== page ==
Acorn LTL6310M Wireless Camera/April 22, 2015


ImagesFactory SpecsCG ClassificationCG TestingSamplesSamples MMS
  • 5M/12M/2Mega pixel high-quality resolution.
  • Infrared night vision LEDs Low-glow 940nm 59feet/ 18m.
  • Timer setting, programmable to only work in specified period every day.
  • Multiple languages available by changing the country setting in MMS menu or PC software.
  • SD card can be set in “Cycling Save” mode, which automatically deletes the earliest photos or videos and makes room for new ones.
  • Get SMS Text alert when battery power level goes low.
  • 1440 x 1080 / 1280 x 720 / 640×480 H.264/AVC format HD video with audio.
  • Built-in 2.0 inch TFT color screen to review images and videos at the back of the camera.
  • 2G cellular
CategoryScouting Cameras
Model Year2015
Flash TypeIR Red Low Glow
Battery Type12 AA
Test PerformedResult
Flash Range60 feet with noise in the images
Trigger Time without flash0.87s - 0.93s
Trigger Time with flash1.25s
Video Trigger Time2.27s
Day RangeGood contrast. Natural color.
Battery Life550 photos delivered cellular. Another 1212 photos delivered without cellular. 210 video clips taken.
Filter ClunkVery faint twice a day
Invisible FlashYes, even though its called low glow, I dont see it.
Motion BlurAverage.
Sensing Test60+ feet at 80 degrees F

2015 Acorn LTL-6310M from on Vimeo.


These are the 640×480 photos transmitted directly to my email and phone.

This is the new 2G cellular wireless camera offering by Acorn for 2015.  This is the low glow version with the 940nm LEDs.  In 2013 the Acorn cameras migrated away from the two-piece backpack style of enclosure to a single unit which was a definite improvement.  An area that I felt needed improving was the LED array which now supports more LEDs than models of previous years.  We will hope this means improved night vision.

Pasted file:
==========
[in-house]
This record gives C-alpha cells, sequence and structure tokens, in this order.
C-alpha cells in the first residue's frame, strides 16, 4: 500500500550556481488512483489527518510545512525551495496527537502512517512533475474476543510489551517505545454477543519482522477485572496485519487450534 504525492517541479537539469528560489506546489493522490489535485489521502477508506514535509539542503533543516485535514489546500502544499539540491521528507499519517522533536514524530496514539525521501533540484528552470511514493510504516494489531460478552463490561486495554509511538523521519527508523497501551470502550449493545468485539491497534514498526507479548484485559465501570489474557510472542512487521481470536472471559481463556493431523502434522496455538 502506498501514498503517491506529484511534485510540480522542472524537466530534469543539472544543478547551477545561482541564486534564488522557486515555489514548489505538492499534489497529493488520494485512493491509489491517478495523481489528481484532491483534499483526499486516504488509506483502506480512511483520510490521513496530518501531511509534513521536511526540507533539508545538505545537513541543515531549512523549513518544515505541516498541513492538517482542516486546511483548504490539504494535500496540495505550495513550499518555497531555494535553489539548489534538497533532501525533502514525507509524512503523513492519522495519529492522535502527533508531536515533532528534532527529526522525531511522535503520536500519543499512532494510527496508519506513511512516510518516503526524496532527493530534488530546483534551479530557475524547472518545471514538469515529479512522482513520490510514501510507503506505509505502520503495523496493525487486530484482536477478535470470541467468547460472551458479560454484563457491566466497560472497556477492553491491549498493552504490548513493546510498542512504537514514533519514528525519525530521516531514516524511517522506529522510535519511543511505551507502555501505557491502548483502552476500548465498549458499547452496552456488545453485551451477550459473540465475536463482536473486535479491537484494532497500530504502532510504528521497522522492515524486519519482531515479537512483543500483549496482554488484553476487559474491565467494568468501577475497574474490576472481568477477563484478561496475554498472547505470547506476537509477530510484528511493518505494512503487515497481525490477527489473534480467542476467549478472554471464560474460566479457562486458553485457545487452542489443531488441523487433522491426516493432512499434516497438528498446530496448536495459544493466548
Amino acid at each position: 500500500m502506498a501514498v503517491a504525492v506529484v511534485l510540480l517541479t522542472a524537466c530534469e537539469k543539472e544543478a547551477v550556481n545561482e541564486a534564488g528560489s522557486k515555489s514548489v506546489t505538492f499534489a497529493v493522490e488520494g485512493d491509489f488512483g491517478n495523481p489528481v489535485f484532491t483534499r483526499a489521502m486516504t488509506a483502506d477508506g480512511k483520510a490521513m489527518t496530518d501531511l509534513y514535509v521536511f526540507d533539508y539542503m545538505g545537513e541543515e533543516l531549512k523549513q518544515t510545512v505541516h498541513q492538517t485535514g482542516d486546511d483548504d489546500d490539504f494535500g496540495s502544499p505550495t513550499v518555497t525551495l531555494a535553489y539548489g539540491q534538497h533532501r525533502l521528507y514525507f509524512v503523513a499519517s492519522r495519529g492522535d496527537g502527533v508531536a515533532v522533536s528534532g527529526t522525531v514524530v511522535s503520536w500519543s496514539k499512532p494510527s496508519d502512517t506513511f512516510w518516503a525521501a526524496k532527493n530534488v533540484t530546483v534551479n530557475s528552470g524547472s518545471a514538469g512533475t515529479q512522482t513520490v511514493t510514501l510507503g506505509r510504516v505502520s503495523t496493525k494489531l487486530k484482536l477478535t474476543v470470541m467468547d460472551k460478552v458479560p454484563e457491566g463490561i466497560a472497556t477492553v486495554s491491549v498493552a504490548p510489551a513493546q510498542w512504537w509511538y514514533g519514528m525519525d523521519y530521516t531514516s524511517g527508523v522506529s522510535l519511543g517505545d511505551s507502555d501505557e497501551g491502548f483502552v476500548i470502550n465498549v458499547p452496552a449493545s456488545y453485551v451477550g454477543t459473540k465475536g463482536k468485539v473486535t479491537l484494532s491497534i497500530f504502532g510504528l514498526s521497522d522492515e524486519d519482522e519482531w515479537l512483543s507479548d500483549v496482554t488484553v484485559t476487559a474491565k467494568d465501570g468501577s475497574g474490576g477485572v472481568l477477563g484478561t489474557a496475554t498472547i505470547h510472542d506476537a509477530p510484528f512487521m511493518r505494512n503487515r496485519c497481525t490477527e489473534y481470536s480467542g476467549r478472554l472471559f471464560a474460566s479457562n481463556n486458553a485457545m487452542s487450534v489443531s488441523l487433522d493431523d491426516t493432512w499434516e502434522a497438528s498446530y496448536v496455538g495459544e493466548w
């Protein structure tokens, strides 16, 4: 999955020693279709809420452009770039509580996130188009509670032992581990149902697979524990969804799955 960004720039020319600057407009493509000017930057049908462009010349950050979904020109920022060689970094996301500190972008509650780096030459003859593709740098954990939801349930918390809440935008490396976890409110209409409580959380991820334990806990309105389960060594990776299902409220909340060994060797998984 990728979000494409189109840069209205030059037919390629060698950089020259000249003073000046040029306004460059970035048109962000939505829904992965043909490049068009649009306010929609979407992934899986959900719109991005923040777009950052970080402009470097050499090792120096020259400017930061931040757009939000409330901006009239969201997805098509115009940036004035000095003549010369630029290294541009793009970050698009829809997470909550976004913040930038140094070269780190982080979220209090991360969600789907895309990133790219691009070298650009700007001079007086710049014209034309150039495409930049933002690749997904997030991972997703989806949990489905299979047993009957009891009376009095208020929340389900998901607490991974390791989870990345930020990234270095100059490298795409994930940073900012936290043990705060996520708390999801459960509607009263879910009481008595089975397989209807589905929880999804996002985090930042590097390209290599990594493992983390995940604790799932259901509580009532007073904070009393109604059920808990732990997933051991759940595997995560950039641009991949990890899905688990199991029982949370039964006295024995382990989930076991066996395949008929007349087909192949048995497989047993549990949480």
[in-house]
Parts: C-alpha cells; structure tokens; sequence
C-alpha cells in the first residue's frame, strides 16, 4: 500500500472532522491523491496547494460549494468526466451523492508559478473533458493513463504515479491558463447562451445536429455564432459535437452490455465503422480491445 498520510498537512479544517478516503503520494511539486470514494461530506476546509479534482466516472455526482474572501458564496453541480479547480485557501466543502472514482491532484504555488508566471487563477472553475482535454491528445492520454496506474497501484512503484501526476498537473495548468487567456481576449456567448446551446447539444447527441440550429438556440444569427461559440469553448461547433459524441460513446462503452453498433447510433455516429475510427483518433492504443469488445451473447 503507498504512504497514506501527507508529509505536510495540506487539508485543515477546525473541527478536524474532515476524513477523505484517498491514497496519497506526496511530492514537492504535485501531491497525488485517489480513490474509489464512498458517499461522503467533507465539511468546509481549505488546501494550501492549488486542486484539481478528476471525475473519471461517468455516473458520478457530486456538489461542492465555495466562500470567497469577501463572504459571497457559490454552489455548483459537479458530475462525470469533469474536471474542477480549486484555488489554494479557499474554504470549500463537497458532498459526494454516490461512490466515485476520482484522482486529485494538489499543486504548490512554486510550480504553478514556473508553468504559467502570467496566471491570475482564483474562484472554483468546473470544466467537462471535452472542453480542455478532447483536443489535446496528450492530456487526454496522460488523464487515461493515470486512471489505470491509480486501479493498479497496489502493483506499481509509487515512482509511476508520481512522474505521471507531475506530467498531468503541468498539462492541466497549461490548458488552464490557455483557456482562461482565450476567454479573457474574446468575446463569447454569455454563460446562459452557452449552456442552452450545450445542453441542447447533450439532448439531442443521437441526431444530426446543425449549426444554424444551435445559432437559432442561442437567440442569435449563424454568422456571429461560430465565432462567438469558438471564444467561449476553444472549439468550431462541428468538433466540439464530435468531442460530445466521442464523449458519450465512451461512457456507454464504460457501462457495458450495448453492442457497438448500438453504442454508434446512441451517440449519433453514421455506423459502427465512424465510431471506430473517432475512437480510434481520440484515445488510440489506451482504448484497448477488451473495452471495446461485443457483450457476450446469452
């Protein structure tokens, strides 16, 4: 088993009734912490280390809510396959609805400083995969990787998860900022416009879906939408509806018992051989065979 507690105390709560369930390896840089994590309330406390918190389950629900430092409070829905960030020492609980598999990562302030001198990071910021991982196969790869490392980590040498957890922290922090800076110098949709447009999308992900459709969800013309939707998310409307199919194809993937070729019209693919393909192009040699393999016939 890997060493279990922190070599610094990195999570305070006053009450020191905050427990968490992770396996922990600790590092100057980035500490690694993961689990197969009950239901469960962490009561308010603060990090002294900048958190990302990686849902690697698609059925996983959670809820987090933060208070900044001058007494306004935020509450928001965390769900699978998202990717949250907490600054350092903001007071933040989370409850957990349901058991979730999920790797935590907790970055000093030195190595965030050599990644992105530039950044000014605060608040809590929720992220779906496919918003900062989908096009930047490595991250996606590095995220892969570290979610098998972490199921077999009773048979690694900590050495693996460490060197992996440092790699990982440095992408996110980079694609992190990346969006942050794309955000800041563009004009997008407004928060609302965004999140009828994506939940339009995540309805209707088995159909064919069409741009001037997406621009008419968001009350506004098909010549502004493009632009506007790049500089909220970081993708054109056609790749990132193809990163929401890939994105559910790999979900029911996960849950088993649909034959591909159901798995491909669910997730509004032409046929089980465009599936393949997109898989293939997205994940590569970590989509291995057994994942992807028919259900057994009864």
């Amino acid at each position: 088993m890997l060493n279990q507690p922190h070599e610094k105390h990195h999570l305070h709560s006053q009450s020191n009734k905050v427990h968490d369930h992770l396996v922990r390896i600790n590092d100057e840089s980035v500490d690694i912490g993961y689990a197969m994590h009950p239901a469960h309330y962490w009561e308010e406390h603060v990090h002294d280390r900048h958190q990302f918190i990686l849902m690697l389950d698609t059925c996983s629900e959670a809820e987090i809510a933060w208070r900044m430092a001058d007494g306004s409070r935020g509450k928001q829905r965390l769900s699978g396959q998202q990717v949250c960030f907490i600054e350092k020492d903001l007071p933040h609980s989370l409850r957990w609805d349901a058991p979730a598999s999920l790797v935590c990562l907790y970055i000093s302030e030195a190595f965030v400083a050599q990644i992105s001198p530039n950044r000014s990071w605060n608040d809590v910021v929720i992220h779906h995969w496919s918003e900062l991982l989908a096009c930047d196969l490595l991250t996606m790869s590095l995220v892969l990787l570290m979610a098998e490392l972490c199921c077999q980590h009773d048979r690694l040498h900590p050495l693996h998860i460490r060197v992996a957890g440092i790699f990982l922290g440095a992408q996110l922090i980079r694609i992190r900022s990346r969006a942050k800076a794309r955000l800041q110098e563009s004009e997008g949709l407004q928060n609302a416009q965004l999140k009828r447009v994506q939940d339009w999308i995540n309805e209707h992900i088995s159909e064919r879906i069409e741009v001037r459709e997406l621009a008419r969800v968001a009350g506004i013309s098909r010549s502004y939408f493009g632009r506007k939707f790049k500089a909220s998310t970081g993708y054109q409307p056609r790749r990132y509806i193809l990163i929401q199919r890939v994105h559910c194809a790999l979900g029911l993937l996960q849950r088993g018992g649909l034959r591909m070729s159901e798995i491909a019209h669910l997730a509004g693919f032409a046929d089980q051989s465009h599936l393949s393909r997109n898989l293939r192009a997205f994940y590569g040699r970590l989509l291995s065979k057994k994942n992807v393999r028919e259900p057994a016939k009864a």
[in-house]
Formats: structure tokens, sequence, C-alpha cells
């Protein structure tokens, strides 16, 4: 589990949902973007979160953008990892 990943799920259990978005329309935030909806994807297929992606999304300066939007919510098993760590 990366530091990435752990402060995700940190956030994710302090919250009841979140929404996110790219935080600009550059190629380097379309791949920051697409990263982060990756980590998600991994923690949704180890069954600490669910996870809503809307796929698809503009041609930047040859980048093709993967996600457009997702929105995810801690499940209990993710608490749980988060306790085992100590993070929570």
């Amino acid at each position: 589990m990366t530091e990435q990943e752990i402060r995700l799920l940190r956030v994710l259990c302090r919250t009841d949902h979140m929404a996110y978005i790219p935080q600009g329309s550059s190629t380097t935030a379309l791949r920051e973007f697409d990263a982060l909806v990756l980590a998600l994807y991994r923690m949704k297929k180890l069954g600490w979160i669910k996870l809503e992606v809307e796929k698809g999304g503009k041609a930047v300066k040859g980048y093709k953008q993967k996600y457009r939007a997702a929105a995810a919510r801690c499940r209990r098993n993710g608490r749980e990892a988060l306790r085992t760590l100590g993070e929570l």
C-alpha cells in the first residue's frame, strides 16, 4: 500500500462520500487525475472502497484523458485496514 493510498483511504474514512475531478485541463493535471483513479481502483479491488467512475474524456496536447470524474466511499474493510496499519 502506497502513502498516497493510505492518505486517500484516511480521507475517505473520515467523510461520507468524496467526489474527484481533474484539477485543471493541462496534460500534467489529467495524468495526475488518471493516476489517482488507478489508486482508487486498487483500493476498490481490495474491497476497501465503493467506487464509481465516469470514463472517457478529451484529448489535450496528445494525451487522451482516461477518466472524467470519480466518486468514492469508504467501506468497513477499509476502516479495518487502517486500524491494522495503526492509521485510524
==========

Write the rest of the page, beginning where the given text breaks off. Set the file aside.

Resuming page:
The camera has two doors that open to reveal controls, unlike the camera in the front door style that is the norm.  There is a flap on the bottom to insert SD card, batteries and on/off switch.  On the back is a second flap that opens to reveal the view screen and buttons which appear to have a water proof membrane on them.

Obviously you must remove the camera from its lockbox and/or from the mounted position in order to open the back flap.

The camera runs on 12 AA batteries that are loaded from the base door.  The base “flap” door also has the threaded insert for tripod mount.  This same flap now has a recessed ridge that provides strength against flexing making me feel more comfortable about mounting this camera using the tripod mount. The way the bottom recesses also means that the external battery cable opening is not flush with the bottom in case it is sitting in water in a lockbox during a downpour.  I wonder if this was by design or an accidental feature .

It has the familiar front facing and dual side facing PIR sensors which are controllable in the menu settings.  The side PIR sensors can be turned off.

The camera uses a native 5MP CMOS sensor and interpolates up to 12MP if you so desire.  The video supports both 640x and a 1280x referred to as 720p and also HD.  The camera can record audio while in Video mode.  I did not find an option to turn off audio in the menu settings.

The 2″ screen allows for playback of both photos and video with audio.  For security the camera has a sturdy looking python through hole on the top back side.

As time allows, we will gather range pictures, trigger times, and photo and video samples.


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Progress and Activity
04-22-2015 Update
Today I managed to capture a few test pictures in dappled sunlight on our range.  Pardon the missing deer head. Vandals made off with it and we are looking for a replacement.  The photos appear a little dark.  You must keep in mind though that our forest here in Georgia already has a full head of hair on it leaving little light for the forest floor.
04-24-2015 Update
Last night I tested the camera on the flash range and gathered several photos. The flash is good out 60 feet but I see a lot of noise in the image.  This is a typical side effect introduced in black flash cameras when the firmware is designed to add brightness.  The 940nm leds in a black flash type camera produce less usable light then an ir red flash camera and thus a longer exposure time is required.
04-26-2015 Update
I put the camera through its paces on the trigger testing bench today.  The camera has a decent trigger with out flash of an average of 0.90s.  Trigger with flash is 1.25s.  The video trigger time is 2.27s.
04-28-2015 Update